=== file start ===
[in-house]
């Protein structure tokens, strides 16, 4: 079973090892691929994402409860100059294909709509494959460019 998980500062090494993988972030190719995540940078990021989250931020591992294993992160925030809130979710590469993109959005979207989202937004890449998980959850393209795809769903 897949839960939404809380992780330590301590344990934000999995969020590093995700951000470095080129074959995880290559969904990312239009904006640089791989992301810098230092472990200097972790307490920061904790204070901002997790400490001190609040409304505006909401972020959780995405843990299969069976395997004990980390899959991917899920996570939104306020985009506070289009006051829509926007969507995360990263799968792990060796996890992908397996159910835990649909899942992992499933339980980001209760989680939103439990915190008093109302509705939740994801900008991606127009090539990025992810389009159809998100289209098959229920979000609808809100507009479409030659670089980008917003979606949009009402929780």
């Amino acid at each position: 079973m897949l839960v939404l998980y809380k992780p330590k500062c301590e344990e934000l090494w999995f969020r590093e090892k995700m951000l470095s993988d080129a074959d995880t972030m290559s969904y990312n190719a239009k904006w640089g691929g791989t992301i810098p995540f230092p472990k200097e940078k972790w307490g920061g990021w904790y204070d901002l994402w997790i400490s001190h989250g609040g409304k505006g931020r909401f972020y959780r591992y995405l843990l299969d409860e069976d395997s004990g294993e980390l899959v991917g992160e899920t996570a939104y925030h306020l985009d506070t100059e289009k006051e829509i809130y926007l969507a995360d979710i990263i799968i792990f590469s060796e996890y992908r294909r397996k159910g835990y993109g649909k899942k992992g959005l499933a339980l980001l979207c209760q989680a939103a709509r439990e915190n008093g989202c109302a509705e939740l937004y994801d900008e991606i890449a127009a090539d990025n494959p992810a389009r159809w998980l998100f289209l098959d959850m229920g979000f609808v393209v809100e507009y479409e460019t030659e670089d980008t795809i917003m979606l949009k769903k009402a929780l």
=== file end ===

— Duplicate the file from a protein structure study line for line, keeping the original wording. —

[in-house]
């Protein structure tokens, strides 16, 4: 079973090892691929994402409860100059294909709509494959460019 998980500062090494993988972030190719995540940078990021989250931020591992294993992160925030809130979710590469993109959005979207989202937004890449998980959850393209795809769903 897949839960939404809380992780330590301590344990934000999995969020590093995700951000470095080129074959995880290559969904990312239009904006640089791989992301810098230092472990200097972790307490920061904790204070901002997790400490001190609040409304505006909401972020959780995405843990299969069976395997004990980390899959991917899920996570939104306020985009506070289009006051829509926007969507995360990263799968792990060796996890992908397996159910835990649909899942992992499933339980980001209760989680939103439990915190008093109302509705939740994801900008991606127009090539990025992810389009159809998100289209098959229920979000609808809100507009479409030659670089980008917003979606949009009402929780």
């Amino acid at each position: 079973m897949l839960v939404l998980y809380k992780p330590k500062c301590e344990e934000l090494w999995f969020r590093e090892k995700m951000l470095s993988d080129a074959d995880t972030m290559s969904y990312n190719a239009k904006w640089g691929g791989t992301i810098p995540f230092p472990k200097e940078k972790w307490g920061g990021w904790y204070d901002l994402w997790i400490s001190h989250g609040g409304k505006g931020r909401f972020y959780r591992y995405l843990l299969d409860e069976d395997s004990g294993e980390l899959v991917g992160e899920t996570a939104y925030h306020l985009d506070t100059e289009k006051e829509i809130y926007l969507a995360d979710i990263i799968i792990f590469s060796e996890y992908r294909r397996k159910g835990y993109g649909k899942k992992g959005l499933a339980l980001l979207c209760q989680a939103a709509r439990e915190n008093g989202c109302a509705e939740l937004y994801d900008e991606i890449a127009a090539d990025n494959p992810a389009r159809w998980l998100f289209l098959d959850m229920g979000f609808v393209v809100e507009y479409e460019t030659e670089d980008t795809i917003m979606l949009k769903k009402a929780l």